A couples-focused intervention for smoking cessation during pregnancy: The study protocol of the Quit Together pilot randomized controlled trial
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Department of Obstetrics, Gynecology and Reproductive Biology, College of Human Medicine, Michigan State University
Center for Health Policy and Public Health, College of Political, Administrative and Communication Sciences, Babeș-Bolyai University Cluj-Napoca
Department of Public Health, College of Political, Administrative and Communication Sciences, Babeș- Bolyai University, Cluj-Napoca, Romania
Iuliu Hatieganu University of Medicine and Pharmacy, Department of Obstetrics and Gynaecology Dominic Stanca Clinic, Cluj-Napoca, Romania
Iuliu Hatieganu University of Medicine and Pharmacy, Department of Obstetrics and Gynaecology Clinic I, Cluj-Napoca, Romania
Department of Implementation Science, Division of Public Health Sciences, Wake Forest University, North Carolina, USA
Department of Psychology, Babeș-Bolyai University, Cluj-Napoca, Romania
Department of Civil and Environmental Engineering, College of Engineering, Michigan State University, Michigan, USA
Publish date: 2018-05-05
Submission date: 2017-10-13
Final revision date: 2018-04-12
Acceptance date: 2018-04-13
Tob. Prev. Cessation 2018;4(May):17
Tobacco smoking remains the leading global cause of preventable disease and death. Preconception and pregnancy smoking are high in Central and Eastern Europe. Quit Together is a partnership between a US university and a Romanian university, obstetrics and gynecology clinics in Romania, and other community partners in Romania. The objective of the Quit Together pilot study is to adapt, enhance and test the implementation feasibility and initial efficacy of an evidence-based pregnancy and postnatal couple intervention for smoking cessation in Romania. Quit Together builds on the Motivation and Problem Solving (MAPS) approach, enhanced by targeting the couples’ smoking behavior and focusing on dyadic efficacy for smoking cessation. The study is an ongoing randomized controlled trial of 120 Romanian pregnant smokers and their partners. Participants are randomized to: 1) an intervention arm consisting, typically, of up to 8 prenatal and postnatal telephone counseling calls for the women and 4 for their partners, combining motivational strategies and problem-solving/ coping skills to encourage the woman to quit smoking and the partner to support her decision; and 2) a control arm (usual care). The primary outcome is maternal biochemically verified smoking abstinence at 3 months postpartum. Quit Together has the potential to identify effective strategies to increase maternal smoking cessation during pregnancy and smoking abstinence after birth. If effective, Quit Together is expected to have a sustainable positive impact on the health of the child, mother and partner, and potentially reduced health system costs.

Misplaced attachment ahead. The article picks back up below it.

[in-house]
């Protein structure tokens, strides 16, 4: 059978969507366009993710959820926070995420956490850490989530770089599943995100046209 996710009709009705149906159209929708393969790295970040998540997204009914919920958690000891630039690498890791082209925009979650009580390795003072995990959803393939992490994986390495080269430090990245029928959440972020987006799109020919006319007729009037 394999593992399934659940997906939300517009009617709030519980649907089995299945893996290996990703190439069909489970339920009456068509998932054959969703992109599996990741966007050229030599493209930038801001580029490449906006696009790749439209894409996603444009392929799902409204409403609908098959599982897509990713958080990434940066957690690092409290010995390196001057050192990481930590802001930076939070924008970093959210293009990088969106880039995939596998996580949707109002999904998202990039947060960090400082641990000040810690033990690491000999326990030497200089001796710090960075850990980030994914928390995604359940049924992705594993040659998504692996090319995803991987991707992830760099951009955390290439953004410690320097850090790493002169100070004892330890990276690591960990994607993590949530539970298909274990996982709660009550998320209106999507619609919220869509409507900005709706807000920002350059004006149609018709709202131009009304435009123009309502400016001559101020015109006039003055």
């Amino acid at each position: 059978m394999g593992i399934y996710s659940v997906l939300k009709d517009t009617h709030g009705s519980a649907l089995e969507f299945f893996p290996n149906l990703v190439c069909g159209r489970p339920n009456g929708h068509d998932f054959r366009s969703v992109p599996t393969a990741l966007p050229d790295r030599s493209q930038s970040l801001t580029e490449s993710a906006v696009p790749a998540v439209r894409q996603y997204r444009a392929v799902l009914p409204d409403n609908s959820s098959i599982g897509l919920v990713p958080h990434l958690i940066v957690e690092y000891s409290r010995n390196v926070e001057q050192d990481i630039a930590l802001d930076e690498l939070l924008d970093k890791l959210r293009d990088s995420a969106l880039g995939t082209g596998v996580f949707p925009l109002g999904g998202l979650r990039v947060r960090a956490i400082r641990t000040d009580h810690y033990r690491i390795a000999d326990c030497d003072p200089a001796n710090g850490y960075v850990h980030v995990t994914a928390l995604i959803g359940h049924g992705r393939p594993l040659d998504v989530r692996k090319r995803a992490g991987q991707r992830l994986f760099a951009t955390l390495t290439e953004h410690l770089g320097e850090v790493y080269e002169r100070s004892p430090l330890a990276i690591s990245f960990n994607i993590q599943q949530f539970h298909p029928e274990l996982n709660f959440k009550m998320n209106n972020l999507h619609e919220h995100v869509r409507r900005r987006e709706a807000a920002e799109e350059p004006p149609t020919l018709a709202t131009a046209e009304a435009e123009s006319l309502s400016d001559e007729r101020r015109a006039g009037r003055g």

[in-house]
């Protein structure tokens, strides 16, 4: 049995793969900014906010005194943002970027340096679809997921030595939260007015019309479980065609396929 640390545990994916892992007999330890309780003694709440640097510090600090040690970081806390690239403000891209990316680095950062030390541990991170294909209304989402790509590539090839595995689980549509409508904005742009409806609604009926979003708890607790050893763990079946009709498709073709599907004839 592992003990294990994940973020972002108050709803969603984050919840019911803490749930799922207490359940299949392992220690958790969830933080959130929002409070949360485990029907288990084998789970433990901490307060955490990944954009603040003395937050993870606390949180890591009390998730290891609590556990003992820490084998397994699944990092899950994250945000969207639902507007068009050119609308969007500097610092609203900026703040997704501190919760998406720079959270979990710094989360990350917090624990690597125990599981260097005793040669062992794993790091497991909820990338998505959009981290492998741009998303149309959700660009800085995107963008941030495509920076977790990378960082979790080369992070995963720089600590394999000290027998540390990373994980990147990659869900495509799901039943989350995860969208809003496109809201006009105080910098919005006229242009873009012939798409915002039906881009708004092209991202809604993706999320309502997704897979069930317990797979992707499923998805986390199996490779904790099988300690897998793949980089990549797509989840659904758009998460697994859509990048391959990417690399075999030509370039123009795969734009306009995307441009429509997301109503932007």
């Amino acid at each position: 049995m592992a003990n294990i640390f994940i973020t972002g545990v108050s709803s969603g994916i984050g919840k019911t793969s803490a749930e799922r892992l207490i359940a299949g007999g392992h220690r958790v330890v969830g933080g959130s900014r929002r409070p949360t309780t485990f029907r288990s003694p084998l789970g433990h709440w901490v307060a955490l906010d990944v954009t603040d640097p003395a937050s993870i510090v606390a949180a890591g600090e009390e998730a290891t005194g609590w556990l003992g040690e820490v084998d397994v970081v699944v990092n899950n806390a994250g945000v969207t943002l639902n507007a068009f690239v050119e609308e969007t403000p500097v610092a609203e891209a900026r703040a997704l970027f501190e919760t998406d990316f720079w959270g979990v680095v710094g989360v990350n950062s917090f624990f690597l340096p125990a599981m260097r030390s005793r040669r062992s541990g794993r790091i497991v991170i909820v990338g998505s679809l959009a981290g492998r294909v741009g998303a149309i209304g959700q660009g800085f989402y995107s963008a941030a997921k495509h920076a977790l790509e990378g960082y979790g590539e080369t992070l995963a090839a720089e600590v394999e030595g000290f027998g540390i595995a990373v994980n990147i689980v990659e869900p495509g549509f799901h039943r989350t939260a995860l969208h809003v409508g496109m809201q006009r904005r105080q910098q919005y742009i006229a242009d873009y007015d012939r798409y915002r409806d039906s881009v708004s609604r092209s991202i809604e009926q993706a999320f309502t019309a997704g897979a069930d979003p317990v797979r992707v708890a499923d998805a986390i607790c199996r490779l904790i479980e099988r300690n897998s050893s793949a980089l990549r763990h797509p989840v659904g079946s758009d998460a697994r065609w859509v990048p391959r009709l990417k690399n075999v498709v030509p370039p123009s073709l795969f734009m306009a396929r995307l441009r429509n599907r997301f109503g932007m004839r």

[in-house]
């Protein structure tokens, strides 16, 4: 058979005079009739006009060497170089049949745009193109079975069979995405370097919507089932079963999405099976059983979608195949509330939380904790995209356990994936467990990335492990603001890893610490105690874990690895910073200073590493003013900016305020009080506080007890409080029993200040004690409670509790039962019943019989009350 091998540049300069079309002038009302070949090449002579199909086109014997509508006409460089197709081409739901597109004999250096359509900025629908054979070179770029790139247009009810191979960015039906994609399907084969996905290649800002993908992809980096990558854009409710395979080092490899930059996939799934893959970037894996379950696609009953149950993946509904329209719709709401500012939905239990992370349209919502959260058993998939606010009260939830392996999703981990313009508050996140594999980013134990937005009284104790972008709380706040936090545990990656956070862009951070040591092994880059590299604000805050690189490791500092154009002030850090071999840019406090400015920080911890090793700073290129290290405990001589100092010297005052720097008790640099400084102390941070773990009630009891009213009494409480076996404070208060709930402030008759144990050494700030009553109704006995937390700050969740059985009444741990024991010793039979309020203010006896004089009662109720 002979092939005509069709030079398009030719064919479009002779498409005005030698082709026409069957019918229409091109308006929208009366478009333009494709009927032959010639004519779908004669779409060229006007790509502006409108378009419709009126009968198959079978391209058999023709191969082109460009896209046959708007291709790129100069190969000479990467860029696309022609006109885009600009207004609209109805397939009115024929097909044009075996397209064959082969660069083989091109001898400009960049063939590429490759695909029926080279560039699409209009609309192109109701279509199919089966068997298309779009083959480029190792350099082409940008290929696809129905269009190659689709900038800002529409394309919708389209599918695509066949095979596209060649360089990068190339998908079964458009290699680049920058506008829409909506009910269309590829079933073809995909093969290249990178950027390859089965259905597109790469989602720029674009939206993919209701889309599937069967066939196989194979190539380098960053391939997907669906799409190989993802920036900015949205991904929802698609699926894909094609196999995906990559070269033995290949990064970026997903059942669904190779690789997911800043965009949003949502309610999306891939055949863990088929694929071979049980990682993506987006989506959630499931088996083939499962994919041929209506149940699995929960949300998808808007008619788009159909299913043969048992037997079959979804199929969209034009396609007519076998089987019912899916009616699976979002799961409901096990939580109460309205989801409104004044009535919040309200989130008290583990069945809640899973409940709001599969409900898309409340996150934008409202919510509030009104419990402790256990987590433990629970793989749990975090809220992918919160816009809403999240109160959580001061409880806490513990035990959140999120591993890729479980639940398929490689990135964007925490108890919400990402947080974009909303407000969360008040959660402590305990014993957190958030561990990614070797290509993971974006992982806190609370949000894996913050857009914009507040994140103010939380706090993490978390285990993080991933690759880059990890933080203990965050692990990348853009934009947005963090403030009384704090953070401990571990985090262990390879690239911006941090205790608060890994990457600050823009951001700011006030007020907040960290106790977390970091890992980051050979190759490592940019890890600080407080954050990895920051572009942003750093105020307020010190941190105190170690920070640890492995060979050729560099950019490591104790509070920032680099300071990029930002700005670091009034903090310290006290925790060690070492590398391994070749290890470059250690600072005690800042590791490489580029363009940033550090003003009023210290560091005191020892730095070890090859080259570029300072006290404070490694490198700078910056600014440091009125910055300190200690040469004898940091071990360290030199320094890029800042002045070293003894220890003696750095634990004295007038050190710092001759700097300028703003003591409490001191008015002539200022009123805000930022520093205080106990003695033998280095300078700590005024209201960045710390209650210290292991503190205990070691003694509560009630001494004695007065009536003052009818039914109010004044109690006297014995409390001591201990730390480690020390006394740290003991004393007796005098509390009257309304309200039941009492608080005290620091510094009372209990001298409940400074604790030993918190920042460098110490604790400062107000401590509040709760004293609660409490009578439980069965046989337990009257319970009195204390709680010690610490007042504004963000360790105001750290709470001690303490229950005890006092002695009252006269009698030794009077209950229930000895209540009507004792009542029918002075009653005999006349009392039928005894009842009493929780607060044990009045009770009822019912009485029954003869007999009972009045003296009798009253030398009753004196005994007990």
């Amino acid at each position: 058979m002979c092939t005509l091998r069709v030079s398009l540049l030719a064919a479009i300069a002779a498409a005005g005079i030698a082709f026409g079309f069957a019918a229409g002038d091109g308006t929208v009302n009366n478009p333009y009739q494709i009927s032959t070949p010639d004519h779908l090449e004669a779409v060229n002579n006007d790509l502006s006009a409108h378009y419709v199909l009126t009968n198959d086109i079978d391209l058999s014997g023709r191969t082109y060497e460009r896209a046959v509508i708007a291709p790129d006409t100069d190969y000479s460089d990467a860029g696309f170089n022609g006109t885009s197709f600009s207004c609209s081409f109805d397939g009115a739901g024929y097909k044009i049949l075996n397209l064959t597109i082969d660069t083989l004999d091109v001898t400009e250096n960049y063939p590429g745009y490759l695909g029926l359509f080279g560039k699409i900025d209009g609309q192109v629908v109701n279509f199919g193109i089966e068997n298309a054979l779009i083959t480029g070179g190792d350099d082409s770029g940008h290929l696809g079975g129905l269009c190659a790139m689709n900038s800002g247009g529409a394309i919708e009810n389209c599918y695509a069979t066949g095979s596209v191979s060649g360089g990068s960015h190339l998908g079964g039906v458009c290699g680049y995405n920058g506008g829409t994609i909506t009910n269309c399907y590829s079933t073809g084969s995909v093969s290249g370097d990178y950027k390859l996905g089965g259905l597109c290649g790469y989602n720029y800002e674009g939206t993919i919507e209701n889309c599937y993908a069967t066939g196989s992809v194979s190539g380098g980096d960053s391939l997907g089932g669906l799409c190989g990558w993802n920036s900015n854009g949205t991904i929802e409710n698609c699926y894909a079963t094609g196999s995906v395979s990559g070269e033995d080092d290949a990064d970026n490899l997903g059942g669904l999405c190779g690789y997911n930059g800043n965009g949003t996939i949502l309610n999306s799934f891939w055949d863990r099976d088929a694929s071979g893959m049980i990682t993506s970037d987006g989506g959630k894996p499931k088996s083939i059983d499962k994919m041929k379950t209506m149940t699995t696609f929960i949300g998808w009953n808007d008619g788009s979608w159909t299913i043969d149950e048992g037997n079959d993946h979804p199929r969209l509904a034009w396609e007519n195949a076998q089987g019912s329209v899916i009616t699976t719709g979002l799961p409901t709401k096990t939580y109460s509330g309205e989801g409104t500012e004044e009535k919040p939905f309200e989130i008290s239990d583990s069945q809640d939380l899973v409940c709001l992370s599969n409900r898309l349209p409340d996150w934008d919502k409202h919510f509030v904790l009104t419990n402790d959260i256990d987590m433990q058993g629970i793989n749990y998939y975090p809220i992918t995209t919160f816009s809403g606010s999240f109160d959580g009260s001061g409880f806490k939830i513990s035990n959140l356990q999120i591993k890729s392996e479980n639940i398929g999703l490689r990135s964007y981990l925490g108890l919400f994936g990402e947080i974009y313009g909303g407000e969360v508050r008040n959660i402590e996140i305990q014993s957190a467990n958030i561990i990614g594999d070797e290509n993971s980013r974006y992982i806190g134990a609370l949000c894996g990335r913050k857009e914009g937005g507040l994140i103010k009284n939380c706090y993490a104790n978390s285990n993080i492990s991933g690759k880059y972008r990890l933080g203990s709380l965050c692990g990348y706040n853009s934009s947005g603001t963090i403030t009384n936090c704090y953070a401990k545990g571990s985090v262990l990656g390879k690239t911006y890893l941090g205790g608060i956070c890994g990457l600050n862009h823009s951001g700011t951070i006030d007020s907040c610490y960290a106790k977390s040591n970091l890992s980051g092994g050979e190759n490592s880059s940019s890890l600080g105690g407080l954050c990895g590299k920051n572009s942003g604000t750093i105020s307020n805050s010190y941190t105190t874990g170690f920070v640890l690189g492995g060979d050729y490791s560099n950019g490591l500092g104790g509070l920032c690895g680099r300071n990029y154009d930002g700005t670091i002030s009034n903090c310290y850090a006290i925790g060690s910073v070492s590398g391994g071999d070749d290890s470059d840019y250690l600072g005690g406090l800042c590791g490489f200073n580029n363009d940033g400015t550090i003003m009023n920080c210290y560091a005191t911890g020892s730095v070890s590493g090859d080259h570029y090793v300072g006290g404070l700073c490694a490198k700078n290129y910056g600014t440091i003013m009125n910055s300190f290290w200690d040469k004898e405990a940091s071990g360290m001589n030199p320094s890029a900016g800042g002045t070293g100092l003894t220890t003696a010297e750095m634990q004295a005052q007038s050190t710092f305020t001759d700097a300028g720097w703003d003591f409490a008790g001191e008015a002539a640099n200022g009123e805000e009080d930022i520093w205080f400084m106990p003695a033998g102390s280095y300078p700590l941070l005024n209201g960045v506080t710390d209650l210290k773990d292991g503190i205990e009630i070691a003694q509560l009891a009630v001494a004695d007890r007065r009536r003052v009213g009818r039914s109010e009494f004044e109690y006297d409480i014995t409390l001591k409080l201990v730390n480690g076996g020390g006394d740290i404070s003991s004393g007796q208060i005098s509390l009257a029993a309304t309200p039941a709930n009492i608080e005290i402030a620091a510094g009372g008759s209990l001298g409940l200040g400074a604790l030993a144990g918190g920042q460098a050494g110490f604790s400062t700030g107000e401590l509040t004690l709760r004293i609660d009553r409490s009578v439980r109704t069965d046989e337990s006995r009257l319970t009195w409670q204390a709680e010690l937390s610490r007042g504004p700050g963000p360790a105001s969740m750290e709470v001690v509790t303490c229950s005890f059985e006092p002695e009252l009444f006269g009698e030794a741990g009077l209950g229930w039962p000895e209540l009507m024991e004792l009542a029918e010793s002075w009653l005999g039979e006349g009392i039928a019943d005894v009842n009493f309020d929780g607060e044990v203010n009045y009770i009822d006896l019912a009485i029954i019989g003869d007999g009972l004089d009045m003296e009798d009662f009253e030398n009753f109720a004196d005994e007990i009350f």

Oana Maria Blaga   
Department of Public Health, College of Political, Administrative and Communication Sciences, Babes-Bolyai University Cluj-Napoca, 7 Pandurilor St, 400376 Cluj-Napoca, Romania
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